Farber and Jones typically have caseloads of more than 100. Jones’ goal is to visit children every six weeks. She collects information about a child’s living situation and passes it on to Farber, who goes to court to advocate for the child’s best interests. More funding would mean lower caseloads, allowing coordinators to visit children at least monthly.

Jasmine had not been in school since 8th grade and was determined to start again and earn her GED. She relayed to Jones that her group home was stressful and unhelpful.

“It was not a very good place,” Jasmine said. “There was this one staff who did not like us kids. She would name call and even threaten. She would unplug the Wi-Fi so I wouldn’t be able to submit my assignments for class or make sure that we were out all night so I couldn’t do the assignments.”

Farber returned to court to request a better placement.

“She’s trying to advocate for herself, but there are so many barriers to get past,” said Farber. “That placement wasn’t working. It is difficult to find somewhere, especially for teenagers, to live. It took a good amount of effort.”

Jasmine moved to a new group home, but continued to struggle.

“I had a roommate, and she broke the window and she would always play her stuff on her phone really loud at night,” said Jasmine. “My caseworkers would never answer their phones, and if there was an issue, they’d just say that there was nothing they could do about it.”

So, Jasmine turned to Farber and Jones.

“Maylynn had helped me tremendously when I was in the last group home,” Jasmine said. “She listened to me. She made reports and reassured me that I wasn’t crazy and what they were doing was wrong. She listened and it made this better and more bearable. Like there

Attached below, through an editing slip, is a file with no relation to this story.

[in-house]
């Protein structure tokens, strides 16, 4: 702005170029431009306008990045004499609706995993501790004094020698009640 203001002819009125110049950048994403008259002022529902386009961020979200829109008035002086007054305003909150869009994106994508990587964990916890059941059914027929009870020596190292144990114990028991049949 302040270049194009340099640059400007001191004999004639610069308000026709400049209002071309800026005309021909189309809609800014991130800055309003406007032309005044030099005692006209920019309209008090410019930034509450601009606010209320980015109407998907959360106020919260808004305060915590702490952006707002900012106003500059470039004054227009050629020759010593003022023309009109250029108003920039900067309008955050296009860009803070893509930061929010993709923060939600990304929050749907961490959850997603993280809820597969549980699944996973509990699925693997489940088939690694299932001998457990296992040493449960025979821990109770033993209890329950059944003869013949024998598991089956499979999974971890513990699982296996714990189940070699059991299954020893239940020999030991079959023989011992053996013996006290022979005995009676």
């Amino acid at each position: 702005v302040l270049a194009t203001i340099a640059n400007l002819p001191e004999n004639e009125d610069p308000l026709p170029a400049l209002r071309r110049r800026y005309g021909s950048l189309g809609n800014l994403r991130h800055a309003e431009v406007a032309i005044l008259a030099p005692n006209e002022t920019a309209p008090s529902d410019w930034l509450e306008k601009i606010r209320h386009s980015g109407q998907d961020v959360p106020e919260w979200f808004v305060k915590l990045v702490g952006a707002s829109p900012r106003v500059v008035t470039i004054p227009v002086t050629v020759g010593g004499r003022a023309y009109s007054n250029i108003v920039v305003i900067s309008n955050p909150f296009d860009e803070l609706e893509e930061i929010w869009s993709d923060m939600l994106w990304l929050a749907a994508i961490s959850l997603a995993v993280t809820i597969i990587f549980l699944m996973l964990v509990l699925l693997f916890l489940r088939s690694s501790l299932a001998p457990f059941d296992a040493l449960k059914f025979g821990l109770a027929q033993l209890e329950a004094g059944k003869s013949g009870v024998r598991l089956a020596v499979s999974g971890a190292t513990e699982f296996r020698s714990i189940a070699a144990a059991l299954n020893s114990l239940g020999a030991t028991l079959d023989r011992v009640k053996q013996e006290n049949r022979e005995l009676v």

was someone on my side.”

Maylynn Jones

Maylynn Jones

“I think she would have really slipped through the cracks” without support from LASOCBA, Jones said. “Jasmine would have been lost in the system, advocating for herself without anyone to back her up.”

At 17, Jasmine earned her GED and wanted to start classes at Valencia College. But, she had no transportation.

“She [Jones] helped me get a bike so I could get to the bus to get to school,” Jasmine said. “She had brought me shoes since I had none and pants that I needed for school. She has helped me to understand things that were happening and would tell me what the plan was. And overall, she was there for me when I didn’t really have anyone else that I could turn to.”

When she turned 18, Jasmine was eligible for Postsecondary Education Services and Support (PESS), allowing her to continue her education. In 2023, she won the Florida GAL Foundation Triumph Award. She plans to apply to medical school and work in pediatric palliative care or neonatal surgery.

“She is just absolutely thriving,” Jones said. “She’s grown into this confident young woman who is not going to let anyone stop her from achieving her goals.”

Now, at 19, Jasmine is truly on her own, but Jones is still in her life.

“I don’t talk to anyone in my family, but it’s nice to be able to tell her [Jones] things that are going on like the awards I win or being in the honors college,” Jasmine said. “I think that some people think I am stupid or slow and don’t take me seriously, so being able to tell her what I wanted or needed and her relay that information was beneficial.”